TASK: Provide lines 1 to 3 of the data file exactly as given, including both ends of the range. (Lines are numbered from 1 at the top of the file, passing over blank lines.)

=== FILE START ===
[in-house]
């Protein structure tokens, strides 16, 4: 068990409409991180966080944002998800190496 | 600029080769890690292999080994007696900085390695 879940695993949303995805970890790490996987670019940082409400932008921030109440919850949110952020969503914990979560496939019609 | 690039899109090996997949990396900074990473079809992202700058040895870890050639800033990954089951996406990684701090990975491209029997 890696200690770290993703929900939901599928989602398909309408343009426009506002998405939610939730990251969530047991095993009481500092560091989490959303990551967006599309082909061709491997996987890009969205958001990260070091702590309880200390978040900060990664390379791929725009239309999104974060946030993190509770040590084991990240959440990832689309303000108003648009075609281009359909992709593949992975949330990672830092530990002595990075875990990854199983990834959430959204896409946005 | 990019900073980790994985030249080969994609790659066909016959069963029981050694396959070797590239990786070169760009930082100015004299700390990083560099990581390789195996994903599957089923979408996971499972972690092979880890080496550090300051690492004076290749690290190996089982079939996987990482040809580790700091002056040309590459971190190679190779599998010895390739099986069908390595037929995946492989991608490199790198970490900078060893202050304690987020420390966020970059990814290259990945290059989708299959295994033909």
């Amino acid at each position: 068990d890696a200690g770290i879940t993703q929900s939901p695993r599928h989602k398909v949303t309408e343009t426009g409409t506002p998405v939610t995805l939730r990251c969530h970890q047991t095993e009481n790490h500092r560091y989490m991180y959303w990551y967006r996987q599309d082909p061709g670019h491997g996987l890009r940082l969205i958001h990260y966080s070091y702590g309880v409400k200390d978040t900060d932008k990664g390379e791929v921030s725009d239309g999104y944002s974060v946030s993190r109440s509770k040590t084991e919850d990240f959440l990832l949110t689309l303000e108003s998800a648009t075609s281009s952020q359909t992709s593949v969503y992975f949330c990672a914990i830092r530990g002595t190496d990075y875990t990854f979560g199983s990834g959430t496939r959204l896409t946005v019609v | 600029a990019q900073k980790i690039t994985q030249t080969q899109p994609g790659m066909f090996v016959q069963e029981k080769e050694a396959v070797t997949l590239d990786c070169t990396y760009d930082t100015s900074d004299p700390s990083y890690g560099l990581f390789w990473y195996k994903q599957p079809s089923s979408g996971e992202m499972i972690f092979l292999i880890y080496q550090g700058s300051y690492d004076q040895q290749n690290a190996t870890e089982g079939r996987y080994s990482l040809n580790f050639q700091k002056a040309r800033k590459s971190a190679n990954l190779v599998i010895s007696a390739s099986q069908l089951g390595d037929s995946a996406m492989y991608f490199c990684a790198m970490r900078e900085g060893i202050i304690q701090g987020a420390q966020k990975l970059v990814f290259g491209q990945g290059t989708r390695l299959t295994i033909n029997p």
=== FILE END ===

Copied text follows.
[in-house]
């Protein structure tokens, strides 16, 4: 068990409409991180966080944002998800190496 | 600029080769890690292999080994007696900085390695 879940695993949303995805970890790490996987670019940082409400932008921030109440919850949110952020969503914990979560496939019609 | 690039899109090996997949990396900074990473079809992202700058040895870890050639800033990954089951996406990684701090990975491209029997 890696200690770290993703929900939901599928989602398909309408343009426009506002998405939610939730990251969530047991095993009481500092560091989490959303990551967006599309082909061709491997996987890009969205958001990260070091702590309880200390978040900060990664390379791929725009239309999104974060946030993190509770040590084991990240959440990832689309303000108003648009075609281009359909992709593949992975949330990672830092530990002595990075875990990854199983990834959430959204896409946005 | 990019900073980790994985030249080969994609790659066909016959069963029981050694396959070797590239990786070169760009930082100015004299700390990083560099990581390789195996994903599957089923979408996971499972972690092979880890080496550090300051690492004076290749690290190996089982079939996987990482040809580790700091002056040309590459971190190679190779599998010895390739099986069908390595037929995946492989991608490199790198970490900078060893202050304690987020420390966020970059990814290259990945290059989708299959295994033909």
């Amino acid at each position: 068990d890696a200690g770290i879940t993703q929900s939901p695993r599928h989602k398909v949303t309408e343009t426009g409409t506002p998405v939610t995805l939730r990251c969530h970890q047991t095993e009481n790490h500092r560091y989490m991180y959303w990551y967006r996987q599309d082909p061709g670019h491997g996987l890009r940082l969205i958001h990260y966080s070091y702590g309880v409400k200390d978040t900060d932008k990664g390379e791929v921030s725009d239309g999104y944002s974060v946030s993190r109440s509770k040590t084991e919850d990240f959440l990832l949110t689309l303000e108003s998800a648009t075609s281009s952020q359909t992709s593949v969503y992975f949330c990672a914990i830092r530990g002595t190496d990075y875990t990854f979560g199983s990834g959430t496939r959204l896409t946005v019609v | 600029a990019q900073k980790i690039t994985q030249t080969q899109p994609g790659m066909f090996v016959q069963e029981k080769e050694a396959v070797t997949l590239d990786c070169t990396y760009d930082t100015s900074d004299p700390s990083y890690g560099l990581f390789w990473y195996k994903q599957p079809s089923s979408g996971e992202m499972i972690f092979l292999i880890y080496q550090g700058s300051y690492d004076q040895q290749n690290a190996t870890e089982g079939r996987y080994s990482l040809n580790f050639q700091k002056a040309r800033k590459s971190a190679n990954l190779v599998i010895s007696a390739s099986q069908l089951g390595d037929s995946a996406m492989y991608f490199c990684a790198m970490r900078e900085g060893i202050i304690q701090g987020a420390q966020k990975l970059v990814f290259g491209q990945g290059t989708r390695l299959t295994i033909n029997p």